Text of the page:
CS 502 Computing Methods for Digital Libraries Cornell University – Computer Science Herbert Van de Sompel herbertv@cs.cornell - PowerPoint PPT Presentation

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CS 502 Computing Methods for Digital Libraries Cornell University – Computer Science Herbert Van de Sompel herbertv@cs.cornell.edu. Lecture 5 A research perspective on Digital Libraries. DL Ancestry. URLs to some of these DLs. ADS: http://adswww.harvard.edu/

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CS 502 Computing Methods for Digital LibrariesCornell University – Computer ScienceHerbert Van de Sompelherbertv@cs.cornell.edu

Lecture 5 A research perspective on Digital Libraries


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DL Ancestry


Urls to some of these dls l.jpg

URLs to some of these DLs

ADS: http://adswww.harvard.edu/

NCSTRL: http://www.ncstrl.org

UCSTRI: http://www.cs.indiana.edu:800/cstr/cover.html

arXiv: http://arXiv.org

LTRS: http://techreports.larc.nasa.gov/ltrs/

NTRS: http://techreports.larc.nasa.gov/cgi-bin/NTRS


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DL Architectural Review

Assumptions made in this perspective

  • things start with TCP/IP connectivity

  • distribute full content (reports, software, etc.)

    • not only metadata


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DL Architecture History approach1

1. Build special client and server (generally using Motif/X11, Tcl/Tk, etc.), and use TCP/IP as the transport protocol only

  • pros: rich functionality

  • cons: high development cost, client distribution problem

  • observation: many of these projects spent more time building the interfaces, protocols, searching, etc. than populating their DL!


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DL Architecture History approach2

2. use standard protocols built upon TCP/IP: SMTP, FTP, Gopher, WAIS, HTTP, etc.

  • con: less functionality (restricted by protocol)

  • pros: less development cost, uses commonly available clients

  • observation: this approach is now the most common

  • The ones listed on slide 2 fit into this category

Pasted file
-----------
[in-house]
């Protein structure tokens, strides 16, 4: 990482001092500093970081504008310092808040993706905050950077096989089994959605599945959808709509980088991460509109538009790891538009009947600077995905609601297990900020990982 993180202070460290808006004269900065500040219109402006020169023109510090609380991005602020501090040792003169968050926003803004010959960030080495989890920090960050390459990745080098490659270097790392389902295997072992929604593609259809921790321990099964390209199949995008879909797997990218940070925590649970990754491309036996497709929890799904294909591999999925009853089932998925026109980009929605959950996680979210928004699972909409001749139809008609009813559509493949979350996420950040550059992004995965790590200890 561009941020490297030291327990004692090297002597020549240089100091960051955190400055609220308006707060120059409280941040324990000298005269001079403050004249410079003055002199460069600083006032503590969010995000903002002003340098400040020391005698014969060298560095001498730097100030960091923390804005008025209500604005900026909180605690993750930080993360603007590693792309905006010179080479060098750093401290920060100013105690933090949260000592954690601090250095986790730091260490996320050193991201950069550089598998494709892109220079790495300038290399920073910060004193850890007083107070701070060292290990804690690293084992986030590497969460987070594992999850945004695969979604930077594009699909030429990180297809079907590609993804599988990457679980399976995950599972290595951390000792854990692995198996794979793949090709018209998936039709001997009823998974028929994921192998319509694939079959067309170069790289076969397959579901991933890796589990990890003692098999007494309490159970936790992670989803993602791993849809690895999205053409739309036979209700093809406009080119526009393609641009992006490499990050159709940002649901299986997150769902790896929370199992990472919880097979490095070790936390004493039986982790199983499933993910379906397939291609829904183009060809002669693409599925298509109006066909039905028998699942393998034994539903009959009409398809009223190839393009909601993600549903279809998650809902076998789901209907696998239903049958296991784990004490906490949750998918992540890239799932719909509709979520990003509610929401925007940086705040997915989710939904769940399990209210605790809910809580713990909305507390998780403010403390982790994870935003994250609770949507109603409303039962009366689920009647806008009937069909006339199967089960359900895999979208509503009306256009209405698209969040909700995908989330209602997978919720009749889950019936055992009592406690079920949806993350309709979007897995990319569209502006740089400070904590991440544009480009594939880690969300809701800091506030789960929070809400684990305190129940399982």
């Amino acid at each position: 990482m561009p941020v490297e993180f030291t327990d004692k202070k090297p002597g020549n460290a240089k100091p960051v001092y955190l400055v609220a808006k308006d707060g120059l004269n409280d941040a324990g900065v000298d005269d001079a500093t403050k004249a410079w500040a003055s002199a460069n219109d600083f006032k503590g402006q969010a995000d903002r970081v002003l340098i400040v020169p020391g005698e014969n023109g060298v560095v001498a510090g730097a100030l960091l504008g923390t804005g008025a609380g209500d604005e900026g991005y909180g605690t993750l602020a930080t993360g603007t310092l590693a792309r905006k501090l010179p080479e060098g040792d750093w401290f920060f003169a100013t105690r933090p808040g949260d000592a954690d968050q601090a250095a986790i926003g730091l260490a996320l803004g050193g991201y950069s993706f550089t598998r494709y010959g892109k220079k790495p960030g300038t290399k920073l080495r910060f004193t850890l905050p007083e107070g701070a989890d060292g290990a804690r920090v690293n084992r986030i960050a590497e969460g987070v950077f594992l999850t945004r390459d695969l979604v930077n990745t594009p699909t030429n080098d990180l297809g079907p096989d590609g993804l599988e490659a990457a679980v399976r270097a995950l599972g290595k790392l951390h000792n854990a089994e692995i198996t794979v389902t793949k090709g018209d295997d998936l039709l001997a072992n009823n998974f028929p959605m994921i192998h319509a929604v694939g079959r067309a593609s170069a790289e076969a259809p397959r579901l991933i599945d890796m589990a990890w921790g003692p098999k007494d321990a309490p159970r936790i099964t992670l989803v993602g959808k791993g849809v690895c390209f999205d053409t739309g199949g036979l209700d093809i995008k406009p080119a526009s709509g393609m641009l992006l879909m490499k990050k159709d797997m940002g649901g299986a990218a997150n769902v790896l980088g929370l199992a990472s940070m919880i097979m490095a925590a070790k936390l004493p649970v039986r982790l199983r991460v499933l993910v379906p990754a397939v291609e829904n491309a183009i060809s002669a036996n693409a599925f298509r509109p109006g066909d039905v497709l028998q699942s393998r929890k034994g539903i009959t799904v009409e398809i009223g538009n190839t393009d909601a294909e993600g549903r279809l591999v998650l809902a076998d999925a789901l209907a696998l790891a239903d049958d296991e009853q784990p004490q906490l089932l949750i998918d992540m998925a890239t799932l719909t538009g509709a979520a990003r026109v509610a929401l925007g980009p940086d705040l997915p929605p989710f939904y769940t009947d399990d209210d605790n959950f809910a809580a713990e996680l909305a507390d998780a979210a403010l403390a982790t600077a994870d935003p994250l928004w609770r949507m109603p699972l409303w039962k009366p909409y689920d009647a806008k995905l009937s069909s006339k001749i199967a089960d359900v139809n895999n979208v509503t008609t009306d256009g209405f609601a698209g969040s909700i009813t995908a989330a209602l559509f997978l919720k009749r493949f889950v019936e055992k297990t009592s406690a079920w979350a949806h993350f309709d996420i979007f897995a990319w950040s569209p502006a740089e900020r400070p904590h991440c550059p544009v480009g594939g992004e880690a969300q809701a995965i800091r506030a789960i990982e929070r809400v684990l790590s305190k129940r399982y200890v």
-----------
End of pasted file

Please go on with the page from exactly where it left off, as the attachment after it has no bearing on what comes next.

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Early TCP/IP DLs

  • a very old one: IETF:http://www.ietf.org/

  • Internet RFC’s

  • Very first TCP/IP DL?


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Early TCP/IP DLs

  • Netlib

    • http://www.netlib.org/

    • begun in 1985, distributing mathematical software via e-mail (SMTP)

    • other access methods and protocols added (ftp, X11 client, http)


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Netlib 1995


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Netlib 2001


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Los Alamos arXiv

  • Physics pre-print server

    • http://xxx.lanl.gov/ == http://arXiv.org

    • begun in 1991 as an e-mail service to exchange TeX source of pre-prints in high energy physics

    • ftp, http access added shortly

    • Now THE communication channel in Physics

    • Paul Ginsparg


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Characteristics of early TCP/IP, non-HTTP DLs

  • Useful

    • could get the “thing” that you were looking for

  • Constrained by transport protocol

    • SMTP, FTP, etc. interface inherently “clunky”

    • Higher level services such as searching, sophisticated browsing, etc. difficult to implement

  • Small scale

    • would the same systems work well if the holdings went from 100’s or 1000’s to millions?


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Characteristics of early TCP/IP, HTTP DLs

  • Initial HTTP implementations / conversions pretty much provided incremental steps in DL improvement

    • a “nice” ftp interface, maybe with better searching and browsing

    • but the nature of the DLs changed little

      • LTRS is an example of a http DL that is really: FTP+Searching(WAIS)+Browsing

      • http://techreports.larc.nasa.gov/ltrs/

      • Also check out user interface of http://arXiv.org


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Early TCP/IP, HTTP DLs

  • But http is a very general transport protocol, and it is possible to build even higher level protocols on top of it

  • Combine this with the expressive HTTP client (web browser), and there is a lot of potential

  • Dienst

    • (http://www.ncstrl.org/Dienst/htdocs/Info/protocol4.html)

    • builds an actual DL protocol on top of HTTP

      • 1994 -- the first to do so?

  • Open Archives Initiative: metadata harvesting protocol on top of HTTP


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Sophistication increases, tracks meet

library automation track

sophistication

research track

http

Dienst

http

LTRS, e-print, Netlib, etc.

ftp / gopher

e-mail

time


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A Framework for Distributed Digital Object Services

Kahn/Wilensky Framework [Kahn 1995]

  • 1995

  • A high level document

  • Almost a definition of key concepts, terminologies, … for next generation DLs

  • Foundation for a research discipline?

  • Not detailed enough to be a real architecture.

  • Architecture is independent of the type of data stored in the DL